Rheo, a personalized video app designed by ex-Apple product vets, scores $2.3 million

A personalized video channel for Apple TV, Rheo, has now closed on $2.3 million in seed funding, the company announced this week. It has also updated its application and expanded its content lineup, thanks to a new deal with Vimeo which brings the network’s catalog of short videos, including its “Staff Picks,” short films, animations, music and more, to Rheo’s service.

The funding was led by Accomplice, with participation from Pathbreaker Ventures, Social Capital, SocialStarts, and Google Maps creator Lars Rasmussen.

Rheo, by way of background, was founded by notable product development veteran Alan Cannistraro, who previously spent 12 years at Apple working on apps like Remote, iBooks, and Podcasts. He also worked at Facebook building auto-play videos and Year-In-Review, among other things. Rheo’s newly joined Chief Product Officer Charles Migos, meanwhile, also worked at Apple for over a decade, where he recently created Apple News, and Microsoft, where he designed the company’s home media experience.

The idea for the startup came from Alan’s belief that media has become too difficult to access in our new digital landscape, compared with traditional TV viewing in years past where you could just switch on the set.


“Media is everywhere. It’s scattered. To find it, you have to search. You have to remember. You have to act to get to it,” he says. “There was a time when media was effortless. When you just turned on the TV, and information came at you…Partly it was good information because you didn’t have to put any effort in to get it.”

Unlike services like YouTube where content is organized by channel, Rheo organizes videos based on mood.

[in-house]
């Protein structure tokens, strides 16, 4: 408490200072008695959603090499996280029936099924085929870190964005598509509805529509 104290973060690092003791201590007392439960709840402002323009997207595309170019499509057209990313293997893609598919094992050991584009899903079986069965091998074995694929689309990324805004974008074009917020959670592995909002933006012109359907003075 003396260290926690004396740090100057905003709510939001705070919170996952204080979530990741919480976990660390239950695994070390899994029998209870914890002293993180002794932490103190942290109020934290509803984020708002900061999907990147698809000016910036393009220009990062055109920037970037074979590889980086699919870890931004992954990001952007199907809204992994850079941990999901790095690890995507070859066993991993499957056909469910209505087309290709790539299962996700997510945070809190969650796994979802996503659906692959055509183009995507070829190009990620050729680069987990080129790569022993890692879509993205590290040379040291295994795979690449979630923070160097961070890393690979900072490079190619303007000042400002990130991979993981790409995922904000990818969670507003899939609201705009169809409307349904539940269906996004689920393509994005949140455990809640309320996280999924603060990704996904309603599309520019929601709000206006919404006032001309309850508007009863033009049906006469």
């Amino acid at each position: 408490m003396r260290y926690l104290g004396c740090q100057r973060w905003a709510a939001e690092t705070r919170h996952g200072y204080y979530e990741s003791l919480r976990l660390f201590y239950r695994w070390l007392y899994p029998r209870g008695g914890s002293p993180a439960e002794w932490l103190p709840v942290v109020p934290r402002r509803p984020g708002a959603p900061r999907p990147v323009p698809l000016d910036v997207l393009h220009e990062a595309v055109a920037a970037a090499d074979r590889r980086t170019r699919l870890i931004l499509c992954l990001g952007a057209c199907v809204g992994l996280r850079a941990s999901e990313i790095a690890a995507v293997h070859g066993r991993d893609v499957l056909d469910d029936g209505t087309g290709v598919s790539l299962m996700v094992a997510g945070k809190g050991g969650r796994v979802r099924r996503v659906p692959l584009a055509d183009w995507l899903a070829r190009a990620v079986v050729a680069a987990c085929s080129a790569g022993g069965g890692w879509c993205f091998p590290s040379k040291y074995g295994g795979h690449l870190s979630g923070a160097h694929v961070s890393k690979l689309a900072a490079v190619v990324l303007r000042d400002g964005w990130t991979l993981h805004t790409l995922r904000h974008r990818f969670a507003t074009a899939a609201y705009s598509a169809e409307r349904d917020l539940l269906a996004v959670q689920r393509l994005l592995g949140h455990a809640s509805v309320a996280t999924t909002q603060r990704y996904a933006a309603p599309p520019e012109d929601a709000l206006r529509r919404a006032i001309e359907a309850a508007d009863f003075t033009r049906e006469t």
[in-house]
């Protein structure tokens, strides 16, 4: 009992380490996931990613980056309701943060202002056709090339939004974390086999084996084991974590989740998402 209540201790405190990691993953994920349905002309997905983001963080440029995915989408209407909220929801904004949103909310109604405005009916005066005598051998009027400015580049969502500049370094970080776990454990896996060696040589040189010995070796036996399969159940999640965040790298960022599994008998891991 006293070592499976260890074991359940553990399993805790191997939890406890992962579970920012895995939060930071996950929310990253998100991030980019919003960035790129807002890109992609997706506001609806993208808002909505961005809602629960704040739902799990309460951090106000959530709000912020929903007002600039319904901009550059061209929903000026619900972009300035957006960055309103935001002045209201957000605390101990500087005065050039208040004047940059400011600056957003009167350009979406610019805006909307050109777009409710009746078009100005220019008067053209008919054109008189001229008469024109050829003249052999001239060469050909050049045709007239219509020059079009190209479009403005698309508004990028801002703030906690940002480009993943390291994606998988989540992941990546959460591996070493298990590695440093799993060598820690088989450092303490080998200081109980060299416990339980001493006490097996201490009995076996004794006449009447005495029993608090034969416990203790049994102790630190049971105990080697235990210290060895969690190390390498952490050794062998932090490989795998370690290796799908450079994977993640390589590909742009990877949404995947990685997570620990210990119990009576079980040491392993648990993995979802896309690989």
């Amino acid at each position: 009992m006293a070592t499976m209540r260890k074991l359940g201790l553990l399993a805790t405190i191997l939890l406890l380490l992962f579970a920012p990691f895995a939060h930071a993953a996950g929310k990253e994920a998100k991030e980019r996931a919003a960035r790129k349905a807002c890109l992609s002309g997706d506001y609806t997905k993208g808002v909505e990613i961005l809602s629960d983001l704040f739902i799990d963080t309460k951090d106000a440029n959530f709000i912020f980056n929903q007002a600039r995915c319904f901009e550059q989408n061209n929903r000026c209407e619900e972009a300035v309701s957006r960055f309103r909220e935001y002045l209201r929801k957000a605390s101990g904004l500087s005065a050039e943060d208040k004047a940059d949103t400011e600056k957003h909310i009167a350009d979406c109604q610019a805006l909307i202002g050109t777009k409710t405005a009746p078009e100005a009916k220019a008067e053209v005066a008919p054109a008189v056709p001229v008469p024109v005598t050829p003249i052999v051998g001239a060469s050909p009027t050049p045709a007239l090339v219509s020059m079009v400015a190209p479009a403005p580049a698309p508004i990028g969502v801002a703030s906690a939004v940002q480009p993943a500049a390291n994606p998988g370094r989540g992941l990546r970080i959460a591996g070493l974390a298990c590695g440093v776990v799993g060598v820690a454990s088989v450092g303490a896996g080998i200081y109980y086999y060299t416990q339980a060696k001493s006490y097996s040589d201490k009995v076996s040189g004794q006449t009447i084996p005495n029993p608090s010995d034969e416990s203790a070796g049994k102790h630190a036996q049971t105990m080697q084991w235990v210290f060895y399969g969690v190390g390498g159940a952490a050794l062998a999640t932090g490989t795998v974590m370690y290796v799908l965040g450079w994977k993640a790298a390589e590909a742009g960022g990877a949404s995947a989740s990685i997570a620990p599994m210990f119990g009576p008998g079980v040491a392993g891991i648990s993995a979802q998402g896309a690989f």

For example, there’s a “Laugh” channel for comedy, an “Inform” channel for news coverage, a “Spark” channel for creative content from artists, designers and musicians, “Learn” for educational content, and “Chill” for music. With the updated version of the Apple TV app, Rheo has also added a new channel called “Move,” which features action sports content.

The videos on Rheo come from a variety of sources, but mainly Facebook via API access. With the Vimeo addition, Rheo has around 16,000 total videos available and it adds around 1,000 more every week. Alan says the team curates the selection, whether that’s hand-picking select videos they come across, or pulling in all from a specific, trusted publisher.

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What’s interesting about Rheo’s service, however, is that it gradually adapts itself to the viewer’s own interests. Over time, the more you watch, Rheo gets better at identifying those you’d like.

When you watch a video to the end, for example, that’s a signal that you like it, while skipping a video indicates disinterest. The app can also learn what time of day you tune into certain types of content, plus you can more directly indicate you like something by “boosting” it with a double-press on the Siri remote.

In addition to the new Vimeo content, the updated app also now offered more controls to move through videos.

While there are a number of video-viewing apps on the market, Rheo is betting on its product as being the way it wins.


“Charles and I know how to build great products that people love. That is how we differentiate ourselves from the sea of other apps,” says Alan.

In three months, Rheo’s viewers have watched over a million videos on the app, though the company declined to say how many users it has. It’s also not currently monetizing, nor discussing its plans on that front in detail.

“I’ll say this about monetization: We are approaching peak ads. I believe it will mature,” says Alan. “It’s unfair to show a user a 30s pre-roll for a 2 minute piece of content,” he adds, “I think users will revolt.”

In the near-term, Alan says the company will use the new funding for hiring, with plans to hire both industry experts and creative newcomers to round out the team.

The app is a free download for Apple TV. The plan is to remain on Apple TV for the time being, then move to other platforms after they get the experience right.